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Posts from — December 2010

At the last minute

I always do my Christmas shopping, or at least the bulk of it, at the last minute. This year, I am actually ahead of the game, as I ordered one present online, and I am going to hit the stores both tonight and on the 24th.

Shopping on the 24th is surprisingly calming for me.

First of all, the malls are actually less crowded on the 24th than they are at any other time in December. Most people think of last-minute shopping as being 3 days before Christmas. By the time the 24th comes around, these people are all at home eating cookies.

Second, I work well under pressure. On the 24th, I seem to have no problem making  a list, checking it twice, and getting presents for 5-10 people in the span of 5 hours. I get off work at 12, and the stores are open until 6. These clear time boundaries make me so efficient.

Shopping on the 24th is a lot like writing a standardized test: you know how much time you have per question, and you are comfortable with picking a good-enough answer.  Maybe that’s the real reason it works so well for me.

Maximizers Unite

Remember when I talked about being a maximizer and how satisficers are happier? Well, on the 24th, I turn into a satisficer and I love it.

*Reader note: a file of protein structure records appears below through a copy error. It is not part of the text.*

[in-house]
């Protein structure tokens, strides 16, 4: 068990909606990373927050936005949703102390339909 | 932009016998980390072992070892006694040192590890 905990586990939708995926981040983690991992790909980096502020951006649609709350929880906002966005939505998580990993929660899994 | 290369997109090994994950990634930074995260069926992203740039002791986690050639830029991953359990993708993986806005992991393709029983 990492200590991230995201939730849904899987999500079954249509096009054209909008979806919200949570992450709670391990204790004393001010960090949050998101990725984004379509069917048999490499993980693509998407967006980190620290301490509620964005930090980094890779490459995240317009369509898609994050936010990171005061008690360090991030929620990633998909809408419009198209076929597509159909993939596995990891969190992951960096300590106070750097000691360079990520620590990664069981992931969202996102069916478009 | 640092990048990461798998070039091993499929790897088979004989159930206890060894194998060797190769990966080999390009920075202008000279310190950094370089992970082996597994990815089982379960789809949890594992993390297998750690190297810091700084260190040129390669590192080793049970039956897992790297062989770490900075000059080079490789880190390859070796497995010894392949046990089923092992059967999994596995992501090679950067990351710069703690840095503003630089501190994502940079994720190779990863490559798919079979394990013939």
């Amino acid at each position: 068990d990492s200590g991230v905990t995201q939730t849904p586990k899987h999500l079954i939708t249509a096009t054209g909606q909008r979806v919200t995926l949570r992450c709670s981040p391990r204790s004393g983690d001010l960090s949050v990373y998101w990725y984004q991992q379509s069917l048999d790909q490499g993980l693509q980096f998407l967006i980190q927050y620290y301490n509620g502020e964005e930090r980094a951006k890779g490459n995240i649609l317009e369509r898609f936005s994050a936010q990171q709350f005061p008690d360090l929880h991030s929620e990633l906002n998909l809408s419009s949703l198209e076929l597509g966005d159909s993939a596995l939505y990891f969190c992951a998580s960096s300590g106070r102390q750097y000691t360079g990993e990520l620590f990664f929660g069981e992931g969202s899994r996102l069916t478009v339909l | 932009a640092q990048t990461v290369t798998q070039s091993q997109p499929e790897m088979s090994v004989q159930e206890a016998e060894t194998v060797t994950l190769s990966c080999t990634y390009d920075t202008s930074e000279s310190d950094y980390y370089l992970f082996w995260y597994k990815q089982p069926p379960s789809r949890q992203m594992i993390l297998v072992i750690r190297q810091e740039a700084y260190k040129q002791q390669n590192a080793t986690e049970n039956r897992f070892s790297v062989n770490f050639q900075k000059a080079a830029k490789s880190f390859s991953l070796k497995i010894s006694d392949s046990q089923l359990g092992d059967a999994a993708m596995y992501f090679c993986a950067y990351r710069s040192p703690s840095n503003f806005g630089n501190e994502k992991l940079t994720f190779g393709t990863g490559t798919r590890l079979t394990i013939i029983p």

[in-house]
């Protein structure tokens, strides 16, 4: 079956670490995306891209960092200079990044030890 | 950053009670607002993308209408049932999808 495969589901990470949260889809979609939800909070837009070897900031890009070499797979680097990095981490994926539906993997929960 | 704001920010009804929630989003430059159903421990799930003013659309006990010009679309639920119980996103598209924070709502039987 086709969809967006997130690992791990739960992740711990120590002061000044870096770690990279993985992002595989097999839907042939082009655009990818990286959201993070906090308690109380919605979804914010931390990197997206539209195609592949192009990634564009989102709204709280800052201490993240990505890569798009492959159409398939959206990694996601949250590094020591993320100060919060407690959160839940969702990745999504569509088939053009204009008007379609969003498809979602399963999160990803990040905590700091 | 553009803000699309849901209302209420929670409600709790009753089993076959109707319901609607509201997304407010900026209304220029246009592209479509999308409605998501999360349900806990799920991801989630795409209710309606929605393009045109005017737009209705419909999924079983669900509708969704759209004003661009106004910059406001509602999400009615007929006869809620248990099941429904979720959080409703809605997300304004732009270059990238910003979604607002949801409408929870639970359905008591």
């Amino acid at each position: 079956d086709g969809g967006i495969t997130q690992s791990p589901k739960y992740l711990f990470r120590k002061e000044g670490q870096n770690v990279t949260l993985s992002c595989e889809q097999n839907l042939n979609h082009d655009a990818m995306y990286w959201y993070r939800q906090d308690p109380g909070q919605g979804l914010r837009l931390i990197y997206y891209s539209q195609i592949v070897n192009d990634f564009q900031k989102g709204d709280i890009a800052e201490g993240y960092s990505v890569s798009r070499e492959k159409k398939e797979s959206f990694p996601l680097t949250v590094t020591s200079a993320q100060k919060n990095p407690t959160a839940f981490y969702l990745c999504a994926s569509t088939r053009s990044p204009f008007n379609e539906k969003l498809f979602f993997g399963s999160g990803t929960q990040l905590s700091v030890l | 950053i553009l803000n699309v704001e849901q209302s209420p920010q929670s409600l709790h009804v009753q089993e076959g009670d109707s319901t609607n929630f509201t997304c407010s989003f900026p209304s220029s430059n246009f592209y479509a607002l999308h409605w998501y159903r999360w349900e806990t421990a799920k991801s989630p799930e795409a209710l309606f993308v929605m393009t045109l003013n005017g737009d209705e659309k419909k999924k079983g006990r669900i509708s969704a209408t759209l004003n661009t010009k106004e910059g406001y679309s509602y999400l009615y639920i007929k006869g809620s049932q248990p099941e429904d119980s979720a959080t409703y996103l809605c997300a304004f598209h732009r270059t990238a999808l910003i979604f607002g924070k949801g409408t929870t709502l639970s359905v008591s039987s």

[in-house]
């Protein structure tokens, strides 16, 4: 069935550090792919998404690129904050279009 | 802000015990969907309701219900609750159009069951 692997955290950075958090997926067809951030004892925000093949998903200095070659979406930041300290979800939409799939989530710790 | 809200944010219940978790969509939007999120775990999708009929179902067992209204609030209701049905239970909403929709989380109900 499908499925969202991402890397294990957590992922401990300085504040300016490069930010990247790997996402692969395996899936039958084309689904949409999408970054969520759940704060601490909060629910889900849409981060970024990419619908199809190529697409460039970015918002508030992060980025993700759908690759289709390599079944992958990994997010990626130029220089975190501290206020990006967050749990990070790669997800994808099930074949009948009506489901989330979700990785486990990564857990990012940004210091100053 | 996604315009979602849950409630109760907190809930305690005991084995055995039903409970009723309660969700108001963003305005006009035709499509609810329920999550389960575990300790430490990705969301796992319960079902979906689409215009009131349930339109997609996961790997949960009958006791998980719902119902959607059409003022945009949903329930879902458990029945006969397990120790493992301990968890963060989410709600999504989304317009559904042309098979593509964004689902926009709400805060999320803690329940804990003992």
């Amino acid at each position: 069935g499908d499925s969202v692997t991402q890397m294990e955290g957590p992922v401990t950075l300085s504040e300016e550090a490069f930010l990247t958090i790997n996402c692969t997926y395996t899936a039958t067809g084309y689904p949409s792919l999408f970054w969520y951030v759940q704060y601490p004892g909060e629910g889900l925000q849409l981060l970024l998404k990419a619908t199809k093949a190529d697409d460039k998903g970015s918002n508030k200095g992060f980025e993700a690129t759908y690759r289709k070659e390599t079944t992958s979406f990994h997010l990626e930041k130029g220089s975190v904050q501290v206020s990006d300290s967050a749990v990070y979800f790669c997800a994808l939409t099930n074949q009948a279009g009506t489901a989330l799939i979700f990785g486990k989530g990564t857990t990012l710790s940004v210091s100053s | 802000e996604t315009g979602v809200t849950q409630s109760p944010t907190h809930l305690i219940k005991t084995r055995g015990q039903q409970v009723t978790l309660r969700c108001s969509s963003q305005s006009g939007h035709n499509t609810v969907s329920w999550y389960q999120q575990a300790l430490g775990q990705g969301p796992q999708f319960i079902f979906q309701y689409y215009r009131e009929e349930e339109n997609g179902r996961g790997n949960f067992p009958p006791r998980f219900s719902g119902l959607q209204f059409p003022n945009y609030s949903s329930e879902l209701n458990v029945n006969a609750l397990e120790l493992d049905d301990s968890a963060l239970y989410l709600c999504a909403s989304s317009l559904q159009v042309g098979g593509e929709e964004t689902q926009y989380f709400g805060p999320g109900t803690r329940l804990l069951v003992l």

On December 1st, I might find the perfect present, but I am almost guaranteed to wonder if a better present will come along in the next three weeks.

On the 24th, I don’t wonder this. I am happy to find something that works.

Do you know how amazing this feels? If your answer to this question is “Yes, it’s sweet relief from the prison of unlimited choice” then you, too, are probably a maximizer. If so, try shopping on the 24th.

Why I am chilling today

So as people keep asking me if I have finished my shopping and recoil in shock and horror when I say I’ve barely started, I smile. I smile, because I know that I can actually relax this way. I will shop at the last minute and I will have fun doing it and it will all turn out fine.

Speaking of chilling, are you feeling holiday-related stress? If so, you might like my earlier post on three steps to getting through the holidays without all that guilt the magazines want us to feel.

I have dinner at my mom’s tomorrow, and then dinner at Ryan’s on Saturday. I’ll post some of the highlights next week. Speaking of next week, I have the whole week off! Including weekends, this means that I will get to sleep in for ten whole days in a row. Naturally, I am beyond excited.